# Optimal hypothesis testing for sum of random variables

If $\frac{p_0(x)}{p_1(x)}$ is a non-decreasing function of $x$, how can I prove that $\frac{p_0(x)^{*n}}{p_1(x)^{*n}}$ is a non-decreasing function of $x$, where $f^{{*n}}(x)=\overbrace {f(x)*f(x)*\cdots *f(x)}^{n}$ and $*$ denotes the convolution.

The question comes from statistical hypothesis testing, specifically the likelihood ratio test (LRT):

The random variables $X_i$ are drawn from $p_0(x)$ (under $H_0$) and $Y_i$ are drawn from $p_1(x)$, under $H_1$. If I observe a single random variable and want to decide whether $H_0$ is true or $H_1$, I can use the LRT $\frac{p_0(x)}{p_1(x)}$ that yields the optimal test because I know it is a non-decreasing function of $x$.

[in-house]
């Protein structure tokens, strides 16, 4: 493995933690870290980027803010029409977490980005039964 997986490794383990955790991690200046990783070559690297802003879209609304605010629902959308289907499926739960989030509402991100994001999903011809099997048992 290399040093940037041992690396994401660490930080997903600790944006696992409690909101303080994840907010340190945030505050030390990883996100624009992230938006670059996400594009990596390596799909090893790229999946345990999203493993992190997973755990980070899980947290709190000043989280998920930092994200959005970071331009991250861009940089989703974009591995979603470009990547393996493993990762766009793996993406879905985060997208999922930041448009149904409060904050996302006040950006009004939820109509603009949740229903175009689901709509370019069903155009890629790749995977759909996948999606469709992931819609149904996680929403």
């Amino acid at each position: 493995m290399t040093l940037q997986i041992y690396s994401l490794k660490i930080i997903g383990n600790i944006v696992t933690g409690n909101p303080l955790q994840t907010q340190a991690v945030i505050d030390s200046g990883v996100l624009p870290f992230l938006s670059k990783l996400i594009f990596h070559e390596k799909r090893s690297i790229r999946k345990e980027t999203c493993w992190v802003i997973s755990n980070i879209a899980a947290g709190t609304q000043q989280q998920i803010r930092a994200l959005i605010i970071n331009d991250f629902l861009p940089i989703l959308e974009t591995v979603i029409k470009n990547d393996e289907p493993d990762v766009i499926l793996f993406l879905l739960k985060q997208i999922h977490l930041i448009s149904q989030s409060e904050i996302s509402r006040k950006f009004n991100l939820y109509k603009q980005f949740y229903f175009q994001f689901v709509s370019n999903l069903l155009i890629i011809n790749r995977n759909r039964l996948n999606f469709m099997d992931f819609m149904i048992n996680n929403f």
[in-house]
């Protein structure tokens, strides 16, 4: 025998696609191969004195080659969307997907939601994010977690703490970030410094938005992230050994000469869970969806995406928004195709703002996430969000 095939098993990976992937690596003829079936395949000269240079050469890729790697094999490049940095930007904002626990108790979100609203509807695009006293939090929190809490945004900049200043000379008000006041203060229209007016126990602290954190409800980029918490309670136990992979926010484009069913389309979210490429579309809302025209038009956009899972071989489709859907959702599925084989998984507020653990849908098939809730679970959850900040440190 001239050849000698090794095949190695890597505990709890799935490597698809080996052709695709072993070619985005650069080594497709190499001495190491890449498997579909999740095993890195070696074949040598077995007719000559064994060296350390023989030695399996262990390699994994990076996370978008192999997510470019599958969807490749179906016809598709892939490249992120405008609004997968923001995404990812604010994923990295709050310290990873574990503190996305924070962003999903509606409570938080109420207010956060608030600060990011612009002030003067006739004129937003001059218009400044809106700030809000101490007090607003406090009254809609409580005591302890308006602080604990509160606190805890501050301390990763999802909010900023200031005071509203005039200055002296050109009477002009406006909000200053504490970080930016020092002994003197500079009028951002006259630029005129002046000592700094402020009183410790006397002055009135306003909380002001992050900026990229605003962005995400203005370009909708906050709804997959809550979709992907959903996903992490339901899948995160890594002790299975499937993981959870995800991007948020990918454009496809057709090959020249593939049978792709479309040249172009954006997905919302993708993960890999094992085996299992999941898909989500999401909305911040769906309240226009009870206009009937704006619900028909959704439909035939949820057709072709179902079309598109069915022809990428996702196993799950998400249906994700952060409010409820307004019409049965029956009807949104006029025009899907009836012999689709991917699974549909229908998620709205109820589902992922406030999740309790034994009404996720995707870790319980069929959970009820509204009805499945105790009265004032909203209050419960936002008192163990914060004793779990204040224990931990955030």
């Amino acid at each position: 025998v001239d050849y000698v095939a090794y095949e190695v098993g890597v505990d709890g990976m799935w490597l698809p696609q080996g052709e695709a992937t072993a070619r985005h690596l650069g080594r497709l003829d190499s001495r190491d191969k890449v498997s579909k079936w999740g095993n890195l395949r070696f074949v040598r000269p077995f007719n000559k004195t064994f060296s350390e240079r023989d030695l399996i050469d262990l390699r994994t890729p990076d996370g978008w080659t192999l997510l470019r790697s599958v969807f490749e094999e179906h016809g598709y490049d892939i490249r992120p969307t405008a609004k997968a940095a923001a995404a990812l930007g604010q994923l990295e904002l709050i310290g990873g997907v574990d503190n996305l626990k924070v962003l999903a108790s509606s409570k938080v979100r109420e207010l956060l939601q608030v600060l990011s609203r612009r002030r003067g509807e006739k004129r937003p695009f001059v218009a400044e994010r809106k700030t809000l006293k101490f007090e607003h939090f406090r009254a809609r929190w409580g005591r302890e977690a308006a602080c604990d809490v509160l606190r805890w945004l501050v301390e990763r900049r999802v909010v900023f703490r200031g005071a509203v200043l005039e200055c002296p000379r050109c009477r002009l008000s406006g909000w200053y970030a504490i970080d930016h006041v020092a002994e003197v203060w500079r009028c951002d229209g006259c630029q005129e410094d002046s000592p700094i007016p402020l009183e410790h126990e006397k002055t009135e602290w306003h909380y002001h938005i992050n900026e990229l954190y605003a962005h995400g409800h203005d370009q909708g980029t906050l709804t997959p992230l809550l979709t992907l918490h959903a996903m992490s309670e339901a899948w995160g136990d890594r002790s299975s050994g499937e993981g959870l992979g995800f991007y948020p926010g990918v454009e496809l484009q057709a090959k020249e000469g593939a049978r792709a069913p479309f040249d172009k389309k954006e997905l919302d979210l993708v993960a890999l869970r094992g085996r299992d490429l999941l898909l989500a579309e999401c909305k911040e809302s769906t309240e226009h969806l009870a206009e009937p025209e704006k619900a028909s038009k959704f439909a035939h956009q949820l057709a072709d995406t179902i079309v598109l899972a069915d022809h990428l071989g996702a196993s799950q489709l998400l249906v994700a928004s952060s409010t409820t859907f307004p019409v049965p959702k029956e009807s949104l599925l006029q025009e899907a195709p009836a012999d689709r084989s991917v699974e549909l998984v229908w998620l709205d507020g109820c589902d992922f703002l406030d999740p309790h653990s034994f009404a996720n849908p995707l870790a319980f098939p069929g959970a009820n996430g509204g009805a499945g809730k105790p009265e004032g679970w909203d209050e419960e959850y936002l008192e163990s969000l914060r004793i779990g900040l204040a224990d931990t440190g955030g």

Now, if I observe $n$ random variables, how can I show that the LRT based on the sum of them is still optimal?